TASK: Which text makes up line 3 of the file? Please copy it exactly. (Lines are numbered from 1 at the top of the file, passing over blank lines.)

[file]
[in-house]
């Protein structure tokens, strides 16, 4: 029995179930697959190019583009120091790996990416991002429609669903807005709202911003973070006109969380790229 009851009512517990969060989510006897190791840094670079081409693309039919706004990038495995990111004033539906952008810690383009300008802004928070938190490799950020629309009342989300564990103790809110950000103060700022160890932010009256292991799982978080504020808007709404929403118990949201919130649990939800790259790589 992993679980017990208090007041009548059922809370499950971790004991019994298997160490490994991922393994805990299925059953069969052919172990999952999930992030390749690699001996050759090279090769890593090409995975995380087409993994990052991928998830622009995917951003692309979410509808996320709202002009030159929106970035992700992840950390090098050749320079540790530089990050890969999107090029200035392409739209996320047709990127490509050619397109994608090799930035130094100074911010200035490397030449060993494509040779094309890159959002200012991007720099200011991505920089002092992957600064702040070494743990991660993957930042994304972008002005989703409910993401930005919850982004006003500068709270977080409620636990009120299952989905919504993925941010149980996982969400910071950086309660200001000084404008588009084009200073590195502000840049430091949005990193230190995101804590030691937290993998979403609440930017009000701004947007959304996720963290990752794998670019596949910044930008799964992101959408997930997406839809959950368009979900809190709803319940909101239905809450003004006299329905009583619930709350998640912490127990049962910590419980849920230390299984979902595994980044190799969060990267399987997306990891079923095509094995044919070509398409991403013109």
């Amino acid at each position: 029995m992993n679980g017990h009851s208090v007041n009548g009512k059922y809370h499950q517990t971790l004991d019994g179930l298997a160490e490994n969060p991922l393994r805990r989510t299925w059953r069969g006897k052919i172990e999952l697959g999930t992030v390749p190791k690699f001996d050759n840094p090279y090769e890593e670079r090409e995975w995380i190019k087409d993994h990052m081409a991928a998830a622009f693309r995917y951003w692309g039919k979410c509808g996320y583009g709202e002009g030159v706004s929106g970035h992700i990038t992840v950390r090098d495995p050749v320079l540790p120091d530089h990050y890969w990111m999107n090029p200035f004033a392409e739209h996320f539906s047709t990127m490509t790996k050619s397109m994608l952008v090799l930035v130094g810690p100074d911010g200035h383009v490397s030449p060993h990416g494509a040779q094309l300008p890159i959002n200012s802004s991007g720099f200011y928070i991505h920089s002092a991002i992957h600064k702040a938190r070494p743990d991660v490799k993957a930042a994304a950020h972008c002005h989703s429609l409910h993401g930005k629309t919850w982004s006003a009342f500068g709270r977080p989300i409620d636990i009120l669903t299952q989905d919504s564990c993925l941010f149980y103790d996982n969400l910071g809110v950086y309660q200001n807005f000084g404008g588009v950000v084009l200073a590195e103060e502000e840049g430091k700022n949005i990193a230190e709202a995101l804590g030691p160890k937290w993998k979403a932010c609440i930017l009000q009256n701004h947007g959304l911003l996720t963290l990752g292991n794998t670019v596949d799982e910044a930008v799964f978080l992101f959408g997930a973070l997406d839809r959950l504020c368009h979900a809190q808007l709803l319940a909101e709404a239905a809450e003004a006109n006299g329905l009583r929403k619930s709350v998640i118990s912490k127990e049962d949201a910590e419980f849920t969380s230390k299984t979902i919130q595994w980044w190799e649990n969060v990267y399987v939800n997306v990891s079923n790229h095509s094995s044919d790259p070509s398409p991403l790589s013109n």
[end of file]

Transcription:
């Amino acid at each position: 029995m992993n679980g017990h009851s208090v007041n009548g009512k059922y809370h499950q517990t971790l004991d019994g179930l298997a160490e490994n969060p991922l393994r805990r989510t299925w059953r069969g006897k052919i172990e999952l697959g999930t992030v390749p190791k690699f001996d050759n840094p090279y090769e890593e670079r090409e995975w995380i190019k087409d993994h990052m081409a991928a998830a622009f693309r995917y951003w692309g039919k979410c509808g996320y583009g709202e002009g030159v706004s929106g970035h992700i990038t992840v950390r090098d495995p050749v320079l540790p120091d530089h990050y890969w990111m999107n090029p200035f004033a392409e739209h996320f539906s047709t990127m490509t790996k050619s397109m994608l952008v090799l930035v130094g810690p100074d911010g200035h383009v490397s030449p060993h990416g494509a040779q094309l300008p890159i959002n200012s802004s991007g720099f200011y928070i991505h920089s002092a991002i992957h600064k702040a938190r070494p743990d991660v490799k993957a930042a994304a950020h972008c002005h989703s429609l409910h993401g930005k629309t919850w982004s006003a009342f500068g709270r977080p989300i409620d636990i009120l669903t299952q989905d919504s564990c993925l941010f149980y103790d996982n969400l910071g809110v950086y309660q200001n807005f000084g404008g588009v950000v084009l200073a590195e103060e502000e840049g430091k700022n949005i990193a230190e709202a995101l804590g030691p160890k937290w993998k979403a932010c609440i930017l009000q009256n701004h947007g959304l911003l996720t963290l990752g292991n794998t670019v596949d799982e910044a930008v799964f978080l992101f959408g997930a973070l997406d839809r959950l504020c368009h979900a809190q808007l709803l319940a909101e709404a239905a809450e003004a006109n006299g329905l009583r929403k619930s709350v998640i118990s912490k127990e049962d949201a910590e419980f849920t969380s230390k299984t979902i919130q595994w980044w190799e649990n969060v990267y399987v939800n997306v990891s079923n790229h095509s094995s044919d790259p070509s398409p991403l790589s013109n």